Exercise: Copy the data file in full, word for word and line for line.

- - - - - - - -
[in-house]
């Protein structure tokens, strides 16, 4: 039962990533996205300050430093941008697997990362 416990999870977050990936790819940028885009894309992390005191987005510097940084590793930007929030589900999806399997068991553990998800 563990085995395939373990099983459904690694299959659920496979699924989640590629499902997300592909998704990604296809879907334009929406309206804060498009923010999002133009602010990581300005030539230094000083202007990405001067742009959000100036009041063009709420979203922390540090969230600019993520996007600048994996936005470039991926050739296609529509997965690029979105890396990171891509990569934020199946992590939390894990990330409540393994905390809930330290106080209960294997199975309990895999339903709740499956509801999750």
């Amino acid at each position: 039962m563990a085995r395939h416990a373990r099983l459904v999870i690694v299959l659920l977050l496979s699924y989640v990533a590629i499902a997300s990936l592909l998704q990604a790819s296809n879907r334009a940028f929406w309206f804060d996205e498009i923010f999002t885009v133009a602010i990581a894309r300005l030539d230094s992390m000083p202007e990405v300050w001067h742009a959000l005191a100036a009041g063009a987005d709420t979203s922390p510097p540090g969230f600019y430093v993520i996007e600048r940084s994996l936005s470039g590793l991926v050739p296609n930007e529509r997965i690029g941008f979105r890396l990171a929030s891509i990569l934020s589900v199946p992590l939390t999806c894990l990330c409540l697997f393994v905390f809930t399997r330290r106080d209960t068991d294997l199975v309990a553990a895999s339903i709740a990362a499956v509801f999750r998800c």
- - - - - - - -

[in-house]
């Protein structure tokens, strides 16, 4: 039962990533996205300050430093941008697997990362 416990999870977050990936790819940028885009894309992390005191987005510097940084590793930007929030589900999806399997068991553990998800 563990085995395939373990099983459904690694299959659920496979699924989640590629499902997300592909998704990604296809879907334009929406309206804060498009923010999002133009602010990581300005030539230094000083202007990405001067742009959000100036009041063009709420979203922390540090969230600019993520996007600048994996936005470039991926050739296609529509997965690029979105890396990171891509990569934020199946992590939390894990990330409540393994905390809930330290106080209960294997199975309990895999339903709740499956509801999750």
């Amino acid at each position: 039962m563990a085995r395939h416990a373990r099983l459904v999870i690694v299959l659920l977050l496979s699924y989640v990533a590629i499902a997300s990936l592909l998704q990604a790819s296809n879907r334009a940028f929406w309206f804060d996205e498009i923010f999002t885009v133009a602010i990581a894309r300005l030539d230094s992390m000083p202007e990405v300050w001067h742009a959000l005191a100036a009041g063009a987005d709420t979203s922390p510097p540090g969230f600019y430093v993520i996007e600048r940084s994996l936005s470039g590793l991926v050739p296609n930007e529509r997965i690029g941008f979105r890396l990171a929030s891509i990569l934020s589900v199946p992590l939390t999806c894990l990330c409540l697997f393994v905390f809930t399997r330290r106080d209960t068991d294997l199975v309990a553990a895999s339903i709740a990362a499956v509801f999750r998800c």